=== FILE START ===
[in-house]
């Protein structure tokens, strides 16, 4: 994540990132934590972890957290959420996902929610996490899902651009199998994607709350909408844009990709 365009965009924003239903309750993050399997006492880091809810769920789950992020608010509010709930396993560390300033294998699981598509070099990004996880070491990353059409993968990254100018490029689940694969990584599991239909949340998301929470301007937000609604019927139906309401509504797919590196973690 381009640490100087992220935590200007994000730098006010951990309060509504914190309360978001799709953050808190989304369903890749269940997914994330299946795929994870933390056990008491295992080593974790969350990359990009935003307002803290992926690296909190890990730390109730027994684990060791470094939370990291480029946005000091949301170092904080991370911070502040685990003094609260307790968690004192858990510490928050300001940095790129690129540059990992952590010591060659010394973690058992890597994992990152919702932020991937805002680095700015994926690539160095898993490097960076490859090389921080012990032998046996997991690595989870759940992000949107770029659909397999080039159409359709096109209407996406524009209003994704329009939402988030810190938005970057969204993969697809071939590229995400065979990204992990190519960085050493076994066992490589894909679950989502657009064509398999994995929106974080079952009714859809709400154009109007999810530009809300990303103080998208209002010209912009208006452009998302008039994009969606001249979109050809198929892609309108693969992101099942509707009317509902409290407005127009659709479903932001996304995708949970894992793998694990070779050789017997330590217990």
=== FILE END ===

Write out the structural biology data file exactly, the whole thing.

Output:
[in-house]
């Protein structure tokens, strides 16, 4: 994540990132934590972890957290959420996902929610996490899902651009199998994607709350909408844009990709 365009965009924003239903309750993050399997006492880091809810769920789950992020608010509010709930396993560390300033294998699981598509070099990004996880070491990353059409993968990254100018490029689940694969990584599991239909949340998301929470301007937000609604019927139906309401509504797919590196973690 381009640490100087992220935590200007994000730098006010951990309060509504914190309360978001799709953050808190989304369903890749269940997914994330299946795929994870933390056990008491295992080593974790969350990359990009935003307002803290992926690296909190890990730390109730027994684990060791470094939370990291480029946005000091949301170092904080991370911070502040685990003094609260307790968690004192858990510490928050300001940095790129690129540059990992952590010591060659010394973690058992890597994992990152919702932020991937805002680095700015994926690539160095898993490097960076490859090389921080012990032998046996997991690595989870759940992000949107770029659909397999080039159409359709096109209407996406524009209003994704329009939402988030810190938005970057969204993969697809071939590229995400065979990204992990190519960085050493076994066992490589894909679950989502657009064509398999994995929106974080079952009714859809709400154009109007999810530009809300990303103080998208209002010209912009208006452009998302008039994009969606001249979109050809198929892609309108693969992101099942509707009317509902409290407005127009659709479903932001996304995708949970894992793998694990070779050789017997330590217990």